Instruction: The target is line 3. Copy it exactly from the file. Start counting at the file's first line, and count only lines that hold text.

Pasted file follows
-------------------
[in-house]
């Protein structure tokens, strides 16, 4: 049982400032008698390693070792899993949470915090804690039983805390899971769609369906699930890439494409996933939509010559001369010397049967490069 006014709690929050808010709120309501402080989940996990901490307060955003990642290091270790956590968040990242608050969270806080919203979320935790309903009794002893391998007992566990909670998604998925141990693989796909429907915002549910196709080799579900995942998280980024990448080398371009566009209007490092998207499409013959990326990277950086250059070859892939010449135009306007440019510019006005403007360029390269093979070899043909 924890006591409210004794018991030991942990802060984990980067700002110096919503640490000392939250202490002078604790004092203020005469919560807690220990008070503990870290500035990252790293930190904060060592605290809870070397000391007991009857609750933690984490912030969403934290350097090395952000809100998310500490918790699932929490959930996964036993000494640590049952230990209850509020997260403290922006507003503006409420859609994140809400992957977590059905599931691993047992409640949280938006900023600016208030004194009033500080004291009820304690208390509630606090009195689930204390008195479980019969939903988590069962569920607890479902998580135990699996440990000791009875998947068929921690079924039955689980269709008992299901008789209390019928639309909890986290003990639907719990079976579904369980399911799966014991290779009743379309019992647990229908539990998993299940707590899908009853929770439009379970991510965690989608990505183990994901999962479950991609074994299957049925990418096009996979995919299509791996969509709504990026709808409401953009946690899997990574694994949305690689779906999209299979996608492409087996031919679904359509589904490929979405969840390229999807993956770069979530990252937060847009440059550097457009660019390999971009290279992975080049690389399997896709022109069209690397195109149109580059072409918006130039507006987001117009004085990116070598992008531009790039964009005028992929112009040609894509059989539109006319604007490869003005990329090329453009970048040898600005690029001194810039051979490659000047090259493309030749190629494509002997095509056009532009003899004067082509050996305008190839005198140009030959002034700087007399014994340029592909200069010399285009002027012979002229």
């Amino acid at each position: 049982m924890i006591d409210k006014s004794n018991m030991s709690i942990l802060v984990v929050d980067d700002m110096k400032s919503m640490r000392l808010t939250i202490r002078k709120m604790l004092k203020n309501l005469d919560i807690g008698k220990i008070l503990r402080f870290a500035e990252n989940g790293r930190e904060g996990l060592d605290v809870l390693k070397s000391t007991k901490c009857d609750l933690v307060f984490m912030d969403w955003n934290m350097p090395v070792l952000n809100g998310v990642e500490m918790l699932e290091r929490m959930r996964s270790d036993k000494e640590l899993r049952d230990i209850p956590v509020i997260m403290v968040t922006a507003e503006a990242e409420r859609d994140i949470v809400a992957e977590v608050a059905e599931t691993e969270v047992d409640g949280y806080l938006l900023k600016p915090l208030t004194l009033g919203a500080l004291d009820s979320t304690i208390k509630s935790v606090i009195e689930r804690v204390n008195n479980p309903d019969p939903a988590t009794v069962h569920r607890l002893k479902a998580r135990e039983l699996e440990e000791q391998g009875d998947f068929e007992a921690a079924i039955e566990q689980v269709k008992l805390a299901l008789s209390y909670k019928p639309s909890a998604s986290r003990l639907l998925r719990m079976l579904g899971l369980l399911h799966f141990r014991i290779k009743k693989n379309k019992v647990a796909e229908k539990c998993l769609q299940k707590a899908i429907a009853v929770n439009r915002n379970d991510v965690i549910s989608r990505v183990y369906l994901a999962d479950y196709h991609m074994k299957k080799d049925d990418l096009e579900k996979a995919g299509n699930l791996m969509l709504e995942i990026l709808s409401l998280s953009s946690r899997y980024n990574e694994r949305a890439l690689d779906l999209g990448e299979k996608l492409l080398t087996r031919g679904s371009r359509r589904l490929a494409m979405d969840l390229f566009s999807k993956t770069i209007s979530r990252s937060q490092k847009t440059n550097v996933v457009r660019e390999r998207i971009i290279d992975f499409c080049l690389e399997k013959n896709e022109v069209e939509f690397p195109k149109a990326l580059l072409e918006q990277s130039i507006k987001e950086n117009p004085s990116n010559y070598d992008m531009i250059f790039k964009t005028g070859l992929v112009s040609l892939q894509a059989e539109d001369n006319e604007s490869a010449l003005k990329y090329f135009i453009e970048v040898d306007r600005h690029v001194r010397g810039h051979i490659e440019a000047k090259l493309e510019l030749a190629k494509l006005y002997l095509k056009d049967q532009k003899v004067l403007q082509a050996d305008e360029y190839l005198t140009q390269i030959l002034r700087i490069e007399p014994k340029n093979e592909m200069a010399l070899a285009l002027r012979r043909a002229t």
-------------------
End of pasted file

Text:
């Amino acid at each position: 049982m924890i006591d409210k006014s004794n018991m030991s709690i942990l802060v984990v929050d980067d700002m110096k400032s919503m640490r000392l808010t939250i202490r002078k709120m604790l004092k203020n309501l005469d919560i807690g008698k220990i008070l503990r402080f870290a500035e990252n989940g790293r930190e904060g996990l060592d605290v809870l390693k070397s000391t007991k901490c009857d609750l933690v307060f984490m912030d969403w955003n934290m350097p090395v070792l952000n809100g998310v990642e500490m918790l699932e290091r929490m959930r996964s270790d036993k000494e640590l899993r049952d230990i209850p956590v509020i997260m403290v968040t922006a507003e503006a990242e409420r859609d994140i949470v809400a992957e977590v608050a059905e599931t691993e969270v047992d409640g949280y806080l938006l900023k600016p915090l208030t004194l009033g919203a500080l004291d009820s979320t304690i208390k509630s935790v606090i009195e689930r804690v204390n008195n479980p309903d019969p939903a988590t009794v069962h569920r607890l002893k479902a998580r135990e039983l699996e440990e000791q391998g009875d998947f068929e007992a921690a079924i039955e566990q689980v269709k008992l805390a299901l008789s209390y909670k019928p639309s909890a998604s986290r003990l639907l998925r719990m079976l579904g899971l369980l399911h799966f141990r014991i290779k009743k693989n379309k019992v647990a796909e229908k539990c998993l769609q299940k707590a899908i429907a009853v929770n439009r915002n379970d991510v965690i549910s989608r990505v183990y369906l994901a999962d479950y196709h991609m074994k299957k080799d049925d990418l096009e579900k996979a995919g299509n699930l791996m969509l709504e995942i990026l709808s409401l998280s953009s946690r899997y980024n990574e694994r949305a890439l690689d779906l999209g990448e299979k996608l492409l080398t087996r031919g679904s371009r359509r589904l490929a494409m979405d969840l390229f566009s999807k993956t770069i209007s979530r990252s937060q490092k847009t440059n550097v996933v457009r660019e390999r998207i971009i290279d992975f499409c080049l690389e399997k013959n896709e022109v069209e939509f690397p195109k149109a990326l580059l072409e918006q990277s130039i507006k987001e950086n117009p004085s990116n010559y070598d992008m531009i250059f790039k964009t005028g070859l992929v112009s040609l892939q894509a059989e539109d001369n006319e604007s490869a010449l003005k990329y090329f135009i453009e970048v040898d306007r600005h690029v001194r010397g810039h051979i490659e440019a000047k090259l493309e510019l030749a190629k494509l006005y002997l095509k056009d049967q532009k003899v004067l403007q082509a050996d305008e360029y190839l005198t140009q390269i030959l002034r700087i490069e007399p014994k340029n093979e592909m200069a010399l070899a285009l002027r012979r043909a002229t």